MEDIA: SPOTLIGHT ON; CINEMA AD SALES: Bad timing, but Carlton could still transform cinema selling

Can cinema be sold along similar lines to TV airtime trading?

Can cinema be sold along similar lines to TV airtime trading?



Carlton’s timing could have been better. Not so long ago, the notion of

trying to make cinema advertising sales a bit more like television

airtime sales must have seemed a pretty sound idea.



Last week, Carlton announced that it was going to do just that to Cinema

Media, the sales house it acquired during the summer (Campaign, 1

November). It’s hardly a surprise that a TV company would want to

transfer its core business expertise to new areas. But to announce its

intentions during one of the biggest trading scandals ever to hit the TV

market is, to say the least, unfortunate.



Cinema Media is beefing up its sales team by drafting in top Carlton TV

sales talent. Debbie Chalet, formerly an account director at Carlton UK

Sales, becomes the sales director of Cinema Media; Peter Barrett, a

Carlton account manager, becomes sales controller; and Jane Rumsey moves

across to handle client sales, a similar role to the one she has filled

on the TV side.



The team, which will report to Adam Poulter, the managing director of

Cinema Media, will have the task of overhauling the way cinema is sold

to advertisers. Not only will it be sold more like other media, but the

new team will want to liaise closely with former colleagues on the

airtime sales side.



Should this set alarm bells ringing in the planning and buying

community? Robert McIntosh, the deputy media director of Lowe Howard-

Spink, says Cinema Media staffers will be making a mistake if they

behave like Carlton TV sales people. ‘Cinema doesn’t have anything like

the monopoly situation they have in TV,’ he points out.



‘We all know that conditional selling doesn’t exist, of course, but I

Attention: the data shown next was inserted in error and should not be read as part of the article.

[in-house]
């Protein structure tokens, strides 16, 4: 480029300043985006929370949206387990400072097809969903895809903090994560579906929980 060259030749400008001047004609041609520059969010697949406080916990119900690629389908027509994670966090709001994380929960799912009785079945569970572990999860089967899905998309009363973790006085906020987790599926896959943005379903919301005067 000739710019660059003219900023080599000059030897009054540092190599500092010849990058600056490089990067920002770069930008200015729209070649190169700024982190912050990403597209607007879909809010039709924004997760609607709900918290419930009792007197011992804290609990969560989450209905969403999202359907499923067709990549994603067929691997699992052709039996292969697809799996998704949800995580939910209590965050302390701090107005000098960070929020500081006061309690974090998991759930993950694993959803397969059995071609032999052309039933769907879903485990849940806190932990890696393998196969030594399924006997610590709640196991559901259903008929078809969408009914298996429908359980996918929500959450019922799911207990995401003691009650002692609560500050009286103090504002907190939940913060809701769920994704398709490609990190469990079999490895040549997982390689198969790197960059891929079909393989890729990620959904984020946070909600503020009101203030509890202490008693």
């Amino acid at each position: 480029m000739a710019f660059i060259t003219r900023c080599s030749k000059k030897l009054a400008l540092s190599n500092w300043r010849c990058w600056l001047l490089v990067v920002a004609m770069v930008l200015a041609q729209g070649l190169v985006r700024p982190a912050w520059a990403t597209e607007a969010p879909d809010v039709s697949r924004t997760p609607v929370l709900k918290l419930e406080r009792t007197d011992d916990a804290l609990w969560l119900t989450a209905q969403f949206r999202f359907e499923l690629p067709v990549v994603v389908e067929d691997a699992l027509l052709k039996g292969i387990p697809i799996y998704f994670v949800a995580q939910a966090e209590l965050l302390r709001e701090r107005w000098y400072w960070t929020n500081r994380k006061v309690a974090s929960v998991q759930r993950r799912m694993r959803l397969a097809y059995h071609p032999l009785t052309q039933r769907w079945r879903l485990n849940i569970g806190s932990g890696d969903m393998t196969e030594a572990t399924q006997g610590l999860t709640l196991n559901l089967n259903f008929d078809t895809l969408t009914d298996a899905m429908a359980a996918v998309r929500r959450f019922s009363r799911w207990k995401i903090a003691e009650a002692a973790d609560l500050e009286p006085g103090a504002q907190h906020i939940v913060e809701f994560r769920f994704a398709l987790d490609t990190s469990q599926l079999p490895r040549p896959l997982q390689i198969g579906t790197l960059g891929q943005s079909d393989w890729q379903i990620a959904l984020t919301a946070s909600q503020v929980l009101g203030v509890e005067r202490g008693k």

think they will find it easier to have conversations involving

terrestrial TV and the Carlton Select cable sales house than between TV

and cinema. Cinema is a totally different sell - more like magazines,

where you focus on the impact of the environment.’



Richard Bevan, the joint media director of Leo Burnett, concedes a

change in the way cinema is sold is inevitable. ‘Little can compare with

cinema for impact but it has never been sold to its full potential,’ he

says. ‘Conditional selling would be a mistake but there has to be the

option for talking about creative communications options across

different media.



‘If they intend to introduce the equivalent of TV ratings to the medium

that will be interesting. We will be keen to see what they come up

with.’



Poulter says nothing has been set in stone as yet - and that he welcomes

feedback from agencies - but he can confirm that, from now on, the

cinema sell will be far more reliant on audience figures. The

cornerstone of this approach will be a new admissions data system,

courtesy of the EDI research company. ‘We have a phenomenally successful

product that is currently undersold,’ he asserts.



‘In September, there were no new releases but almost eight million

people still went to the cinema. It hasn’t always been possible to make

the value of that audience available to advertisers.’



And Poulter wants to reassure the market that he has no intention of

introducing nasty surprises such as conditional selling or pre-empting

ratecards for screens in heavy demand. ‘You don’t have the leverage to

do those things when you have less than 1 per cent of the advertising

market,’ he says.



‘We’re not going to sell cinema as a dirt cheap bolt-on to other

discussions and we’re hardly going to attempt to jeopardise a big TV

deal. What I will say, though, to those people who want to have

discussions at a high level about all the media that Carlton represents

- we can give them access to that.’



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